By Rudenskaya O. G.

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**Additional resources for 3-Quasiperiodic functions on graphs and hypergraphs**

**Example text**

Suppose there exist C ∈ C and c ∈ C such that C := C − c has no 1-factor. By the induction hypothesis (and the fact that, as shown earlier, for ﬁxed G our theorem implies Tutte’s theorem) there exists a set S ⊆ V (C ) with q(C − S ) > |S | . Since |C| is odd and hence |C | is even, the numbers q(C − S ) and |S | are either both even or both odd, so they cannot diﬀer by exactly 1. We may therefore sharpen the above inequality to q(C − S ) giving dC (S ) |S | + 2 , 2. 2 Matching in general graphs where the ﬁrst ‘−1’ comes from the loss of C as an odd component and the second comes from including c in the set T .

1, G contains an Euler tour v0 e0 . . e −1 v , with v = v0 . We replace every vertex v by a pair (v − , v + ), and every − edge ei = vi vi+1 by the edge vi+ vi+1 (Fig. 4). 3 it has a 1-factor. Collapsing every vertex pair (v − , v + ) back into a single vertex v, we turn this 1factor of G into a 2-factor of G. 1) v− v v+ Fig. 4. 2 Matching in general graphs Given a graph G, let us denote by CG the set of its components, and by q(G) the number of its odd components, those of odd order. If G has a 1-factor, then clearly q(G − S) |S| for all S ⊆ V (G), since every odd component of G − S will send a factor edge to S.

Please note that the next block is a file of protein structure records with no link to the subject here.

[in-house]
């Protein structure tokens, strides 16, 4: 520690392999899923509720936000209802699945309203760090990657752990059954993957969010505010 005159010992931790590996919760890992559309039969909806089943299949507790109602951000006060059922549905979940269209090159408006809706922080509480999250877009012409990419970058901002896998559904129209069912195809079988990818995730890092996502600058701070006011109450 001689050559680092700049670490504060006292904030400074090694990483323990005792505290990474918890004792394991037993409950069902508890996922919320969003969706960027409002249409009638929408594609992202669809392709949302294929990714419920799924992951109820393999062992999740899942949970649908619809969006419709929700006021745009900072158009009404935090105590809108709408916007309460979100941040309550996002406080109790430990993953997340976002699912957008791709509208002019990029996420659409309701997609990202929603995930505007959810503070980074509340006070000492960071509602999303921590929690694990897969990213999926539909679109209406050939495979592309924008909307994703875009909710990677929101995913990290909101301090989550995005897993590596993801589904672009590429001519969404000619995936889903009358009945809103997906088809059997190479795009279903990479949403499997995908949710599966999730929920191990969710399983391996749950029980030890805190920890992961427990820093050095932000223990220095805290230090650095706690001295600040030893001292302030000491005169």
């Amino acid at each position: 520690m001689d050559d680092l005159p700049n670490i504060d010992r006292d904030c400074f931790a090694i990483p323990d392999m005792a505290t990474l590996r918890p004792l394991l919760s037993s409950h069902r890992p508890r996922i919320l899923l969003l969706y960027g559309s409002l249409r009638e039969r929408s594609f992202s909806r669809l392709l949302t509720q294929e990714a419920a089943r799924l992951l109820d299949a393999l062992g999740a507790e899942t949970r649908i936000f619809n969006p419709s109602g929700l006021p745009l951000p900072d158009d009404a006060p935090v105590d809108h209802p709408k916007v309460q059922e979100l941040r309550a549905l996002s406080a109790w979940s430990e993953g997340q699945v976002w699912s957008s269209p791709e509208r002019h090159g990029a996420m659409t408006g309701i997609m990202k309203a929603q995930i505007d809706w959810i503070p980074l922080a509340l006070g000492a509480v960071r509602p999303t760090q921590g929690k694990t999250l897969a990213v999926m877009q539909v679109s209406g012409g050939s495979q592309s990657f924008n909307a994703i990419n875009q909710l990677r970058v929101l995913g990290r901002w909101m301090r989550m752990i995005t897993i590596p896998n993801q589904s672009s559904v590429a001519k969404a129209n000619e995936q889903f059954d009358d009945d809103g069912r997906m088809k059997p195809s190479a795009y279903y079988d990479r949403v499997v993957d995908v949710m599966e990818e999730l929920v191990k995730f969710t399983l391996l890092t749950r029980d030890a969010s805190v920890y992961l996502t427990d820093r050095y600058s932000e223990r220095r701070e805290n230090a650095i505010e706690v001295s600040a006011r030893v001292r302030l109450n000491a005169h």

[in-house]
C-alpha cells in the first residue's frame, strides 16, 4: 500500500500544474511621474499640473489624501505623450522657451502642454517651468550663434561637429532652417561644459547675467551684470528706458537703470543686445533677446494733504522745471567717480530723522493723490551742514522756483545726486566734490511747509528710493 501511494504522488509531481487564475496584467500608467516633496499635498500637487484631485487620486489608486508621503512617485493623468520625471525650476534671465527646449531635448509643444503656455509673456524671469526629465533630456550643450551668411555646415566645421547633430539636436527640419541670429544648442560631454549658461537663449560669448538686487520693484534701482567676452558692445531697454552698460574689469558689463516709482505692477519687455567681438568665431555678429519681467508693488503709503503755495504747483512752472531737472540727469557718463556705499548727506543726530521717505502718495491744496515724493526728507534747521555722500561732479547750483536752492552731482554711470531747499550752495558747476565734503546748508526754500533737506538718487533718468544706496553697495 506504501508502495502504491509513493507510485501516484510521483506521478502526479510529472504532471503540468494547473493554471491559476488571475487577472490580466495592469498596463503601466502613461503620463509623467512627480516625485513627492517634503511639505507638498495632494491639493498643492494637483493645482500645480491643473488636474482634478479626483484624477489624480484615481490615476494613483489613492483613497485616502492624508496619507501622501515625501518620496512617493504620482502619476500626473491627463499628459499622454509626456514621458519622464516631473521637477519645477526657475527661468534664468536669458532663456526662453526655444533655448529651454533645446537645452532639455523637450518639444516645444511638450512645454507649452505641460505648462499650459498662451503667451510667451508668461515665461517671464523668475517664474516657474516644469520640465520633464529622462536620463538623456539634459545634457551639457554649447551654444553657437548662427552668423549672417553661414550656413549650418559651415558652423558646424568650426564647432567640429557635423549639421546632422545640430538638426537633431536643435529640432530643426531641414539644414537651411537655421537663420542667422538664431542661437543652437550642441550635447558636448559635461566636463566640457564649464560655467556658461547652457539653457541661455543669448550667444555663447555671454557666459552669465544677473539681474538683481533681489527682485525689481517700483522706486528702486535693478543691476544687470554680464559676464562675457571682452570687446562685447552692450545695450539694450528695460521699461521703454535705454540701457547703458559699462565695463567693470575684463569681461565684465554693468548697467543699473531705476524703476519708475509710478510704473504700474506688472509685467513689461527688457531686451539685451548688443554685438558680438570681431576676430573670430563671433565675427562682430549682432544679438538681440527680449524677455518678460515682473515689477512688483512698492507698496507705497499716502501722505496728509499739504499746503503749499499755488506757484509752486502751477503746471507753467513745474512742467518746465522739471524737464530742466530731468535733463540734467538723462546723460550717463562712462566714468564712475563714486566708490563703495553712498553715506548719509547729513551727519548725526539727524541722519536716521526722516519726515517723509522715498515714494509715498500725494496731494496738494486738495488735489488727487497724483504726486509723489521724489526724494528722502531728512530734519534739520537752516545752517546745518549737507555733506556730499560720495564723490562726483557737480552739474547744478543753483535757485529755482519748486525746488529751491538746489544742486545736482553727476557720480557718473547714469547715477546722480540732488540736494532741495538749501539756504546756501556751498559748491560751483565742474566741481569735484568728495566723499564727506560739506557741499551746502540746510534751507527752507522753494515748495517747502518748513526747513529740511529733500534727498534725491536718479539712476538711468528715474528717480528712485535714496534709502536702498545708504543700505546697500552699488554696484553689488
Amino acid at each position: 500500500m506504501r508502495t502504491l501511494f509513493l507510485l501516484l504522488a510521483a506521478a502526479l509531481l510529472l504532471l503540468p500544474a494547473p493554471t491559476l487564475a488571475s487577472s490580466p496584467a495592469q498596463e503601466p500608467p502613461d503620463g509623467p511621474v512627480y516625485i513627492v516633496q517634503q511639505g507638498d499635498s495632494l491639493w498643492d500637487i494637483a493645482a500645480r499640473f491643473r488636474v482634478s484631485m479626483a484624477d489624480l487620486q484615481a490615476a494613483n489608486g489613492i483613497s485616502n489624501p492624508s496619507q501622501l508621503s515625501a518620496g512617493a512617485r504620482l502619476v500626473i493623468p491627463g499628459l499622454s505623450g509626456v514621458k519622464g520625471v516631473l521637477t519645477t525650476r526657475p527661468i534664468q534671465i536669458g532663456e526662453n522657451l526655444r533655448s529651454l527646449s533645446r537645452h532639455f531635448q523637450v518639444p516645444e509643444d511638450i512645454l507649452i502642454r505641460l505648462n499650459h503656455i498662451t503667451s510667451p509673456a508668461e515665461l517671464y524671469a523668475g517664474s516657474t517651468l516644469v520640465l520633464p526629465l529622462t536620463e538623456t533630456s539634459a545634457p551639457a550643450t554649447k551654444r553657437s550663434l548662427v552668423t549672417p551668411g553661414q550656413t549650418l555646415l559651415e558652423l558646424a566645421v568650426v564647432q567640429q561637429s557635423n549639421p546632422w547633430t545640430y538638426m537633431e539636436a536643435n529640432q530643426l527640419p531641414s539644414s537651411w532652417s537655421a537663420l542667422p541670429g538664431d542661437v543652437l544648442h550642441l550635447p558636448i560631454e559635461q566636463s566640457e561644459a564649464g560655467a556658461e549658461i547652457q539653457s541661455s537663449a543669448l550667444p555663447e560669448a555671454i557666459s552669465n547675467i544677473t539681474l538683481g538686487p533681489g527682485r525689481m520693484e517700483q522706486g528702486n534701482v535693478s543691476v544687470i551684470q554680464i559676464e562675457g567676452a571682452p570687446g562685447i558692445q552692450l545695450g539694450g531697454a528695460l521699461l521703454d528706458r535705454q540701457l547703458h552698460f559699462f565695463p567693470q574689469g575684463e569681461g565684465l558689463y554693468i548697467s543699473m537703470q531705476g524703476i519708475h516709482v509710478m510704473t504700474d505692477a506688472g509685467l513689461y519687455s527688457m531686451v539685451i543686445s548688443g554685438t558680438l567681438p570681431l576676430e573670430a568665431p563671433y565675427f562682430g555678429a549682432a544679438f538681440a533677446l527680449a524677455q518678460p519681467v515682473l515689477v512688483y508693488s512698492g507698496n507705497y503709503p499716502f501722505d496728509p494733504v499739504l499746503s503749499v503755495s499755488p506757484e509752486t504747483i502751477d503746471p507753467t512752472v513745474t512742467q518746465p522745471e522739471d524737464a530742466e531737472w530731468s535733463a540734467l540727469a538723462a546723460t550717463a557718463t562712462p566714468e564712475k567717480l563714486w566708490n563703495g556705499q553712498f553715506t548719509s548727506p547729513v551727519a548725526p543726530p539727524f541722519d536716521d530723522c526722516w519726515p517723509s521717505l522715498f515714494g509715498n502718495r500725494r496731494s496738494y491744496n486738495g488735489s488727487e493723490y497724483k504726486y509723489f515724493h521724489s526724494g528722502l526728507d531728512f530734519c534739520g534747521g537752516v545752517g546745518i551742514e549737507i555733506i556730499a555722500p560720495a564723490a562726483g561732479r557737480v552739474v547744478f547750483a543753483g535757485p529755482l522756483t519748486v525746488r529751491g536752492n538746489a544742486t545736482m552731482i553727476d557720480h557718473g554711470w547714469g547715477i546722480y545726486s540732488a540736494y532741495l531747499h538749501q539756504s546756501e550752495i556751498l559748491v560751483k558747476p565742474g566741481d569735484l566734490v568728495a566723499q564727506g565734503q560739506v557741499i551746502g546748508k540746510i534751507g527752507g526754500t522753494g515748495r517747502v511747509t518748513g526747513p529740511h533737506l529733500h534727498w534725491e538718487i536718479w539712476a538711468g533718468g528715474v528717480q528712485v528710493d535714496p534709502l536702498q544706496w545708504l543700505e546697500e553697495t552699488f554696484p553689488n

Then call a matching M in G stable if for every edge e ∈ E M there exists an edge f ∈ M such that e and f have a common vertex v with e

### 3-Quasiperiodic functions on graphs and hypergraphs by Rudenskaya O. G.

by Donald

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